You know who else liked such regulations?  Noted commie, Adam Smith, who observed in Wealth of Nations:

[I]t is the proper business of law not to infringe, but to support [natural liberty]. [R]egulations may, no doubt, be considered as in some respect a violation of natural liberty. But those exertions of the natural liberty of a few individuals, which might endanger the security of the whole society, are, and ought to be, restrained by the laws of all governments; of the most free, as well as or the most despotical. The obligation of building party walls, in order to prevent the communication of fire, is a violation of natural liberty, exactly of the same kind with the regulations of the banking trade which are here proposed.

Indeed, in the wake of the Great Fire of London, Parliament passed An Act for rebuilding the Citty of London (1666), which laid out codes requiring buildings be made of brick and have firewalls of specific thicknesses, etc.  We'll ignore his advocacy for regulations to prevent bankers from endangering the whole of society for now.

A century and a half later the United States saw the Great Portsmouth Parade Fire of 1802.  A few weeks afterward in the House of Representatives:

Mr. S. Smith offered a resolution instructing the Committee of Ways and Means to inquire into the expediency of pro;ongiog the period of payment of bond, given for duties by merchants of Portsmouth who may have been sufferers by the late fire at that place.

Mr. S. submitted a letter from the Secretary of the Treasury to him, as chairman of the Committee of Commerce and Manufactures, stating that, if the prolongation depended upon him, he should be inclined to grant it—also enclosing a letter from the Collector of the port of Portsmouth.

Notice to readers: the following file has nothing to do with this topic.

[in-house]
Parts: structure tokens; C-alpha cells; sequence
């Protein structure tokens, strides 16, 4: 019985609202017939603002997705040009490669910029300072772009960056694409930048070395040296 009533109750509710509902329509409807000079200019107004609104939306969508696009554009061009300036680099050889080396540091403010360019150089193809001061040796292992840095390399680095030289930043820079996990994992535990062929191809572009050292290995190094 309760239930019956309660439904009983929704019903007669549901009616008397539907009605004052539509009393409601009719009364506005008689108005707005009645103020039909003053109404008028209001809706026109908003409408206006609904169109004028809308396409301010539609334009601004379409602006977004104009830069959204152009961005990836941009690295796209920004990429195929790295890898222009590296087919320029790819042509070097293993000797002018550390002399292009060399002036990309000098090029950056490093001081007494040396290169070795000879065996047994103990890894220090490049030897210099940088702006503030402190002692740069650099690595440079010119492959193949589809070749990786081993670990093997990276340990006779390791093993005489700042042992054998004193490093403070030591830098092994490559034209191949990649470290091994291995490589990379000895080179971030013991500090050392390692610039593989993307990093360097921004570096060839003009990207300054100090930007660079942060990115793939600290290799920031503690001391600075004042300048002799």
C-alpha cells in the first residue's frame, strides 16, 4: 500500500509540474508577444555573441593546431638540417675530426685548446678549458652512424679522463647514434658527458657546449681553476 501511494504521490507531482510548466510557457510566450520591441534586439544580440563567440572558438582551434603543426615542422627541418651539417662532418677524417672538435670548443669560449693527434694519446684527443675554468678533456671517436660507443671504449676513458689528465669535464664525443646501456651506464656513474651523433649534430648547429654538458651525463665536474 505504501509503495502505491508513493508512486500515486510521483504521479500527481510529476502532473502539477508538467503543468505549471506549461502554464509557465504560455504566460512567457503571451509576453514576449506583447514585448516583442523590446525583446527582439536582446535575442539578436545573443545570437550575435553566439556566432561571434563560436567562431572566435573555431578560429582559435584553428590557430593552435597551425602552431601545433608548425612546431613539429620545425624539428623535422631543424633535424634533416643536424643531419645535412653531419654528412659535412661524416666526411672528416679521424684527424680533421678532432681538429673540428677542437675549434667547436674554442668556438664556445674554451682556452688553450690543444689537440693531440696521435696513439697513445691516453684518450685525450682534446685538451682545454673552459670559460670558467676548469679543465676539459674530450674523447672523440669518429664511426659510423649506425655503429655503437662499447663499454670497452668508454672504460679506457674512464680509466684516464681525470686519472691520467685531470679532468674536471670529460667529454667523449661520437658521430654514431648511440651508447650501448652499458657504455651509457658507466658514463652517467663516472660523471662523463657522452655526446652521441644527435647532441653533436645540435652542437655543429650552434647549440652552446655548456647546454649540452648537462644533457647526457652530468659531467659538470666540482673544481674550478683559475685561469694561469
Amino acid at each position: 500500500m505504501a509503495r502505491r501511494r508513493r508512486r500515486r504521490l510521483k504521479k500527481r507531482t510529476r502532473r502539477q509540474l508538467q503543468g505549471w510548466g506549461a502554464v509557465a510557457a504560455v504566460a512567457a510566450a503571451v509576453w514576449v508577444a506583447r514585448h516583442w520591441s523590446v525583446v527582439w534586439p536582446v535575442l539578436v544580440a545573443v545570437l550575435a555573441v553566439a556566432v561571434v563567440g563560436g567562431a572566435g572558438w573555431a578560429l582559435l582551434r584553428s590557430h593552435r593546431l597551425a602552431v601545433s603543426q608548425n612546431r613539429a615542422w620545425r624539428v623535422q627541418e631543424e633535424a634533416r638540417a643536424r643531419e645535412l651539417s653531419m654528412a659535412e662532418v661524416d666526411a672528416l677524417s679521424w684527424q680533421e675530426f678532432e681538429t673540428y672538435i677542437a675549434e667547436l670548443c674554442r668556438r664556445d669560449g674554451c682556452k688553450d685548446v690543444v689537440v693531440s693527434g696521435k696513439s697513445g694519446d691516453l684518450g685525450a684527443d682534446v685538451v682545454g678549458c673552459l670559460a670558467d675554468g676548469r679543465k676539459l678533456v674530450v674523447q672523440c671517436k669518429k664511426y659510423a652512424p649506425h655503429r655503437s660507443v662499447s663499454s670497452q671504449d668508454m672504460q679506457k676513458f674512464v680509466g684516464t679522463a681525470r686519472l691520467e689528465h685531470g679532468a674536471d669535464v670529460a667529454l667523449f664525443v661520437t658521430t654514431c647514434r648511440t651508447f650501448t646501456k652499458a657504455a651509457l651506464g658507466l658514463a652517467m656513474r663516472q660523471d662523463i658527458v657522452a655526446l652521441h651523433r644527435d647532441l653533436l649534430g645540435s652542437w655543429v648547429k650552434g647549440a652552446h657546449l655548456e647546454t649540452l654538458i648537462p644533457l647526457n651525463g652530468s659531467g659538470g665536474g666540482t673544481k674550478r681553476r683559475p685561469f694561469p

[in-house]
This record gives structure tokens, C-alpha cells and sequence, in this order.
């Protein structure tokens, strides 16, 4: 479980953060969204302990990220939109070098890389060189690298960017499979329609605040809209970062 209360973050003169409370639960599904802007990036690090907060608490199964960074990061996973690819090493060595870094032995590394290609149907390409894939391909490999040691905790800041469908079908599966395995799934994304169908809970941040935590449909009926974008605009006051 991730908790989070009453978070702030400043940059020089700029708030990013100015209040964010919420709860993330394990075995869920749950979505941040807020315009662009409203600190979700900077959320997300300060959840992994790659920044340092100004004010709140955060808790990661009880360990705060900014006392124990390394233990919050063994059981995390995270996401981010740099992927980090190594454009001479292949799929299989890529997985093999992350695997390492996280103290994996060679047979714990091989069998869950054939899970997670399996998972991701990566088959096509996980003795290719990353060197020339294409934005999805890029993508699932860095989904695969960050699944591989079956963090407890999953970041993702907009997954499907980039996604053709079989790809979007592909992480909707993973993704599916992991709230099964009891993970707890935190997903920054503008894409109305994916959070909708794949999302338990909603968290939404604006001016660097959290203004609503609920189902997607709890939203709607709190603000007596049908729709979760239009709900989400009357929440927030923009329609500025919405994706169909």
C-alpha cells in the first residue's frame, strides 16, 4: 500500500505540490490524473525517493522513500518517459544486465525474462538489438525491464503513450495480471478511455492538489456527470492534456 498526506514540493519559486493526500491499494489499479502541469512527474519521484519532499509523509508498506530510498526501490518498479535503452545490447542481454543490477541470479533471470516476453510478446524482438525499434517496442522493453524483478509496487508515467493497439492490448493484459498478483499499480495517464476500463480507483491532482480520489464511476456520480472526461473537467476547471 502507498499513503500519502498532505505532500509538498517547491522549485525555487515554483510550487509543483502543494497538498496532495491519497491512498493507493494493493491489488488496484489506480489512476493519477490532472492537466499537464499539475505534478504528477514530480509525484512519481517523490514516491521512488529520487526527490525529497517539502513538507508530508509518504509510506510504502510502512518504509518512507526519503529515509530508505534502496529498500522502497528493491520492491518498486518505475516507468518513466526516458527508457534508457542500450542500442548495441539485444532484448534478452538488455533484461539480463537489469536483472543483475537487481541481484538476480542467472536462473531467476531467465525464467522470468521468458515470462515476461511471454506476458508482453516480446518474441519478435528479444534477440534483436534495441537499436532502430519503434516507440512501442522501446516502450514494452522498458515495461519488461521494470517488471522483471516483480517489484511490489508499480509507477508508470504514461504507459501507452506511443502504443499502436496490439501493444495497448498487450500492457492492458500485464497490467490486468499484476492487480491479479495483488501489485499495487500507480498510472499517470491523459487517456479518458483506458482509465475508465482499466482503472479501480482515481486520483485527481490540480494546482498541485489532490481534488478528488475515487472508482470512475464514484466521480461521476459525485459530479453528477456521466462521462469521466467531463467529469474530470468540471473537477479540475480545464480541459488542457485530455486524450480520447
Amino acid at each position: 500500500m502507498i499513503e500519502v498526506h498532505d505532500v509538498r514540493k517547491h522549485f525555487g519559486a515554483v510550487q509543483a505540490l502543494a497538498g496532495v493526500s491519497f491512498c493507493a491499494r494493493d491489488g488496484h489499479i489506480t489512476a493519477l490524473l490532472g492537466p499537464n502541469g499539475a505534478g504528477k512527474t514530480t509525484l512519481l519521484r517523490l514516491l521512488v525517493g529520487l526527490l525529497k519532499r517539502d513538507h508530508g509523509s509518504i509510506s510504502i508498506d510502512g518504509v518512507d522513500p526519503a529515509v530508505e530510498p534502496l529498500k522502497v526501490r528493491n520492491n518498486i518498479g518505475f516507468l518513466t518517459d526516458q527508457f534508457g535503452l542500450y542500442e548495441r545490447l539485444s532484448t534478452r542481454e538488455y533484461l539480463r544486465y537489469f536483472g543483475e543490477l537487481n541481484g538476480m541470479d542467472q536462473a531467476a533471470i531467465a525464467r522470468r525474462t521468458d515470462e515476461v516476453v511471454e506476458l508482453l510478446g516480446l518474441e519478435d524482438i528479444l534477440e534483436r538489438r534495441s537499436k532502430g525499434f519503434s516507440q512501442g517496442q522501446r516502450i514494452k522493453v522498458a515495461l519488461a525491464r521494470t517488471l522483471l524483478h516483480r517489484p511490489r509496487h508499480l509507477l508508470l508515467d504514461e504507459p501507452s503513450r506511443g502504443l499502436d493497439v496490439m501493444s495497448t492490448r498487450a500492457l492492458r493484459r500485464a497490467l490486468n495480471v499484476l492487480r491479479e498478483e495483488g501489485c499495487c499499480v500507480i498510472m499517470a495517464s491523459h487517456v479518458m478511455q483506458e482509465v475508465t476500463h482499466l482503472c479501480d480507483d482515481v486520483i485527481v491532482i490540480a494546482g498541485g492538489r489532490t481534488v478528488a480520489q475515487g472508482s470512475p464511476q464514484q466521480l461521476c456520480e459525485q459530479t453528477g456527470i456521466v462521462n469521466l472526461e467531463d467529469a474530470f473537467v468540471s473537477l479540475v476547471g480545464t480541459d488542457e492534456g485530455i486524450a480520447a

The resolution was immediately taken up and agreed to.

Just over a month later, Congress passed the bill:

It really wasn't much when you get down to it.  No transfer payments to Portsmouth or the state of NH, no Federal agencies going in to coordinate rebuilding, whatever.  It's not entirely clear if this was even controversial from a Constitutional or fiscal perspective since everything seems to have been discussed in a Committee of the Whole in the House, and the Senate didn't record any debates on the matter.

Constitutionally, I'm sure nobody batted an eye--they were focused on issues surrounding the Judiciary, and postponing receipt of taxes is pretty clearly under the plenary power of Congress to lay duties and such.  But this still is considered the first relief act passed by Congress, and delaying payments is significant in that it denied the government revenue whilst allowing businesses a chance to rebuild.

Yet today's Republicans would think this didn't go far enough...for business.  Why delay taxes when you could simply cut them?  But for the People who ordained the Constitution?  It would be immoral for the government to help them out...

ntodd

November 1, 2012 in Constitution, Schmonstitution | Permalink